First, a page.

(Un)Silenced: Institutional Sexual Violence
How has sexual violence been produced through different institutional cultures of harm? And what strategies have survivors used to counter silence, shame, and stigma? In this series, the SHaME team explores various forms of institutional sexual violence through written articles and podcasts originally edited and published by History Workshop Online in 2022.
Each week, we will add one of the original contributions from the SHaME team to the series which will be collated on this page.
(Un)Silenced: Institutional Sexual Violence — The Introduction by Dr Rhea Sookdeosingh and Allison McKibban
This is the introduction for the (Un)Silenced: Institutional Sexual Violence feature, which explores how sexual violence relates to various societal institutions. The series provides a historical understanding of the ways in which sexual violence is produced through different institutional cultures of harm.
How does society approach the sexual desires of those with disabilities? Stephanie Wright explores the history of a lack of acknowledgement of vulnerable people’s sexual autonomy, which can result in an increased possibility of harm.
Can medical institutions participate in colonial violence? Allison McKibban argues the involuntary sterilization of tens of thousands of Native American women in the 1970s must be rehistoricised as part of the U.S. government’s broader campaign of genocide.
Dr George Severs argues that the history of male victims of rape and sexual violence should make us all alert to the ways in which gender norms silence male experiences of abuse, and prompt us to hear hear male survivors who are so often both silent and silenced.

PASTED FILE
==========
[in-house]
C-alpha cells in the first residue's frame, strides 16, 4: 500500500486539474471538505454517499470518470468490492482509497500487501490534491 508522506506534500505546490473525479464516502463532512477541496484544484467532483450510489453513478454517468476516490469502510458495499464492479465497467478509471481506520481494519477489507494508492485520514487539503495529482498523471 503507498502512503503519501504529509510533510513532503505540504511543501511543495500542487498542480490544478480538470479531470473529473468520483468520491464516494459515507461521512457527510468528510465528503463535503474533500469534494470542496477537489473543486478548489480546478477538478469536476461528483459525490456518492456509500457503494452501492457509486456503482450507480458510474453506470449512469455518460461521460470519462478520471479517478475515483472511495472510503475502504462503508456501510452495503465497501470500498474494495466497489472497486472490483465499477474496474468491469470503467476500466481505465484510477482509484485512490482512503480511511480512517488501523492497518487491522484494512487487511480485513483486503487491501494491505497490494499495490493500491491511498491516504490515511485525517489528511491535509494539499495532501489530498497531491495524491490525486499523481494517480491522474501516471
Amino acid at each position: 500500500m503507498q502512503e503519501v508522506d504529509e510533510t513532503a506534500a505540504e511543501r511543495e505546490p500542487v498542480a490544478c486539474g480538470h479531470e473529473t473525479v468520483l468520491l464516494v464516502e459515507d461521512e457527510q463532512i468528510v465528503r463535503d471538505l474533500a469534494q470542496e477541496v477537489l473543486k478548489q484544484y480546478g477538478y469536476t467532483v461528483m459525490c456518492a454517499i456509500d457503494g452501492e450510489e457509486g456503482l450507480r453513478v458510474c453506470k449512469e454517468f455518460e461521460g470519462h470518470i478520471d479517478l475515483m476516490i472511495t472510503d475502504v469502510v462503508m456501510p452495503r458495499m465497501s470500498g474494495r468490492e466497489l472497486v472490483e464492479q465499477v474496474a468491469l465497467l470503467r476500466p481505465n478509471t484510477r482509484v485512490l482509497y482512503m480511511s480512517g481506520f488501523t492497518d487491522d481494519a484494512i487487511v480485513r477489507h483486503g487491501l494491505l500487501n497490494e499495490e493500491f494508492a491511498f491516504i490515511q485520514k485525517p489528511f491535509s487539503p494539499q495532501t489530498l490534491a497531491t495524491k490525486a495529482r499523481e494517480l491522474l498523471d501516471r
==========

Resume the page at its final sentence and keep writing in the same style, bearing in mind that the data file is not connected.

Is the family a place of safety or a trap? SHaME Director Dr Ruth Beecher explores the institution of the family and the (lack of) recognition of child sexual abuse within it.
When does the call for ‘speaking out’ against sexual violence begin to silence? Reflecting on the #MeToo moment, Allison McKibban argues mainstream Western movements against sexual violence are often insidiously laced with colonial violence. She calls on activists and researchers to embrace a self-reflective and decolonial listening to create a truly transformative movement against sexual violence.
Child marriage is often conceived of as embedded in the past, but there is little attention to its historical context. Rhian Keyse explores how this obscures the shifting dynamics and social meanings of such practices.
Activism Against Sexual Violence: A Podcast from Dr Marybeth Hamilton with Allison McKibban, Dr George Severs, and Dr Rhea Sookdeosingh
What is the history of activism against sexual violence? History Workshop Online’s Dr Marybeth Hamilton and SHaME’s Dr Rhea Sookdeosingh, Dr George Severs, and Allison McKibban complicate the dominant histories, strategies, narratives, and stigmas associated with sexual violence.
Bureaucracy, Emotion and Sexual Violence: A Podcast from Dr Marybeth Hamilton with Dr Ruth Beecher and Dr Rhian Keyse
How can historians meaningfully and ethically research past experiences of sexual violence? History Workshop Online’s Dr Marybeth Hamilton and SHaME’s Dr Ruth Beecher and Dr Rhian Keyse discuss the often surprising dynamics of the histories they’ve uncovered – and the strategies and supports they’ve developed for navigating their own emotions in conducting such emotionally challenging research.